Hey there, time traveller!
This article was published 3/9/2013 (1444 days ago), so information in it may no longer be current.
I have just finished reading Charles Dickens' The Old Curiosity Shop, which has as its subject the devastating effect of an old man's gambling on the people he loves.
Dickens depicts well the flawed reasoning that grips an otherwise intelligent mind; the betrayal to which the old man will stoop to feed his craving to win back what he has lost; and, above all, his vulnerability and that of his granddaughter, Nell, to further misfortune.
It is tempting to believe times have changed and problem gambling is now uncommon, affecting only a small proportion of the people who participate. However, a news article in the July issue of the Canadian Medical Association Journal paints a different picture. Across Canada, about four per cent of the population may be classified as problem gamblers. The proportion of gambling revenue these players generate is 23 per cent.
Gambling may not have the direct biological effects of other addictive behaviours, but it is potentially unlimited in its capacity to drain addicts' finances in a short time, rendering them and their dependents paupers. Consuming more than a few hundred dollars' worth of alcohol or cigarettes in a weekend is difficult, whereas spending thousands of dollars on gambling in the same amount of time is quite easy.
Few governments have introduced effective measures to limit the harm caused by gambling, in contrast to measures aimed at curbing tobacco and alcohol consumption. Because lotteries were illegal in Canada until 1969, lotteries to fund health care are a fairly recent phenomenon. Toronto's Hospital for Sick Children held its first lottery in 1996. Lotteries have been substantial funders of research, teaching and health care -- larger hospitals now raise $10 million or more from lotteries annually, and smaller hospitals generate close to $1 million.
A typical lottery website looks exciting and features prizes such as houses, cars, holidays and cash, with enticing suggestions to buy more tickets to increase the chance of winning. For example, a single ticket may cost $100, but the price per ticket may be halved by buying 10; for "only" $900, one might purchase 30 tickets. These sums of money are not small. However, to sanction the use of lotteries for fundraising, hospitals would need to believe such schemes cause little harm.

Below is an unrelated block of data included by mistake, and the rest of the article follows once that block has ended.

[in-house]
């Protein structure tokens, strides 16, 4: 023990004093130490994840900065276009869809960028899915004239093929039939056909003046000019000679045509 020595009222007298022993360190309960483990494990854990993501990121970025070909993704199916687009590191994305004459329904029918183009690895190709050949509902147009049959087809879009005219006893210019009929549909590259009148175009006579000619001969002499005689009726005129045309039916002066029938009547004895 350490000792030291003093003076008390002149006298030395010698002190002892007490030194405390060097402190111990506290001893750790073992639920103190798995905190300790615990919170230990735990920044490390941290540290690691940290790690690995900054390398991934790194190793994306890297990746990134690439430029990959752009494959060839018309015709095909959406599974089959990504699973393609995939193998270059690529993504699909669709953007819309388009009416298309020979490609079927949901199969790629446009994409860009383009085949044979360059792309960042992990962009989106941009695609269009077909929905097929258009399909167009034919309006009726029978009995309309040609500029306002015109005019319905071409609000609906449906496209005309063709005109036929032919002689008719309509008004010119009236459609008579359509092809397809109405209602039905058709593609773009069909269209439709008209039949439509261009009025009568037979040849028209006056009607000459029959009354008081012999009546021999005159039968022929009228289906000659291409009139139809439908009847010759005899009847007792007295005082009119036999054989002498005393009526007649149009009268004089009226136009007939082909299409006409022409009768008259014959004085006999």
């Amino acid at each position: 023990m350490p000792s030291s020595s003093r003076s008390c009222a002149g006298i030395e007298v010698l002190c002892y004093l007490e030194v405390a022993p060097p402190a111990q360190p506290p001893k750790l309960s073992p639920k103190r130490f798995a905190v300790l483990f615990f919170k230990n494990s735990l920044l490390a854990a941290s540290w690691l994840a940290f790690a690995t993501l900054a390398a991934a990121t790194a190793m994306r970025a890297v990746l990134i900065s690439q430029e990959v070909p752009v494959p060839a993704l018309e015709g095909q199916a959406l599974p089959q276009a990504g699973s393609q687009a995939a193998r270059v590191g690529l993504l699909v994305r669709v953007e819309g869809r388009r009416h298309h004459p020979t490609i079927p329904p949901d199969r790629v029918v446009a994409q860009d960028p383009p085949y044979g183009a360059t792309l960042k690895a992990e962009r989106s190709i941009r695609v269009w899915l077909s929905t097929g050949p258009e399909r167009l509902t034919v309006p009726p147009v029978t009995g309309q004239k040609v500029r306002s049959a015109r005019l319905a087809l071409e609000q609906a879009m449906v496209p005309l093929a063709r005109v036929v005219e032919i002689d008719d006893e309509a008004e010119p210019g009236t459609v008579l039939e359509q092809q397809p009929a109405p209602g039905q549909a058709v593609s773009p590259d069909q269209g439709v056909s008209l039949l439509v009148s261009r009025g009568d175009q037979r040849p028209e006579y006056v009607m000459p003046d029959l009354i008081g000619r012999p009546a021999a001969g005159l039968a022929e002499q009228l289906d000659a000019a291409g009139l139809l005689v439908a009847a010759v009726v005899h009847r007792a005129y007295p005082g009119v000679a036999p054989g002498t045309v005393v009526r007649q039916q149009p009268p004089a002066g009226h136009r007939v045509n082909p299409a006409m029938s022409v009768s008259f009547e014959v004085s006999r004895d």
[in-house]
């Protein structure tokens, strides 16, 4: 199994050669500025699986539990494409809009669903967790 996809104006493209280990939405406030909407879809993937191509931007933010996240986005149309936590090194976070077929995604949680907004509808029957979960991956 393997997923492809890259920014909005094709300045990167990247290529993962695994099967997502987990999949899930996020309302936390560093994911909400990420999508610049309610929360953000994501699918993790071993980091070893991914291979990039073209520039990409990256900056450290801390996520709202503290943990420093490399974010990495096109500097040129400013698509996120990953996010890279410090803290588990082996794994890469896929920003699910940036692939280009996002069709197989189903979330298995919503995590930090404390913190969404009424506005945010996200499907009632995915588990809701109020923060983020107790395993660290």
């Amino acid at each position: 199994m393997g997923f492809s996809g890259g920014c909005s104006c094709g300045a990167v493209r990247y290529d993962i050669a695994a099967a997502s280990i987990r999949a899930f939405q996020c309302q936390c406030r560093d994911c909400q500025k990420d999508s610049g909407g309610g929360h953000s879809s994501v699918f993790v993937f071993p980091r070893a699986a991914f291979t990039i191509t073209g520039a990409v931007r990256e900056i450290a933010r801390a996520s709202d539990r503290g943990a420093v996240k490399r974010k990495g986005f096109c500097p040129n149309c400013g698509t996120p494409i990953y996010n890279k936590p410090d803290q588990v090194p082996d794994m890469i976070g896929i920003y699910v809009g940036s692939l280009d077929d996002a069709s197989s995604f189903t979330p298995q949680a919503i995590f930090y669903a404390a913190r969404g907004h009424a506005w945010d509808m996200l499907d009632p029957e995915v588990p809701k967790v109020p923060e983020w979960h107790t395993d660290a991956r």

It is contradictory for legislation to ban hospitals from selling one potentially harmful, but legal, addictive product on their premises -- tobacco -- while allowing them to actively promote another -- lotteries. Gambling can be addictive and has the potential to harm vulnerable people. For this reason, gambling is an area in which health professionals and hospitals should take a lead.
Have we lost our moral compass to such an extent that we are blinded to our duty to "first do no harm" by the attraction of easy revenue?
Are hospital lotteries really addictive and potentially ruinous to some players and their families? Truthfully, we do not know. However, should we not be sure if we are to bet the welfare of our patients and their loved ones on the assumption lotteries are harmless? Hospitals should be leading the way to develop responsible lotteries that protect the vulnerable and minimize the potential harms associated with gambling; they should be at the forefront of research to identify and mitigate harm.
Measures that could protect vulnerable players might start with requiring personal identification. Players could be asked to specify their personal spending limits in advance, knowing further sales would be prevented -- an option available in the United Kingdom's national lottery. Limiting the amount that can be spent and banning bulk discounts are other measures likely to reduce players' losses, although such measures might also reduce a lottery's profits.
However, lowering the lottery's take might be considered the price of doing the right thing; maximizing profits should not justify poor ethical practice. Alternatively, given the public's apparent appetite for ethical financial fund management and the success of such funds, hospitals might even increase their revenues by caring for their lottery customers.
For many people, purchasing a lottery ticket is a bit of fun made all the better when it is for a good cause. For others, it is a ticket on a journey of misery, marital breakdown and mental illness. As good corporate citizens, hospitals should show Canada what it means to run ethical lotteries.
John Fletcher is editor-in-chief of the CMAJ.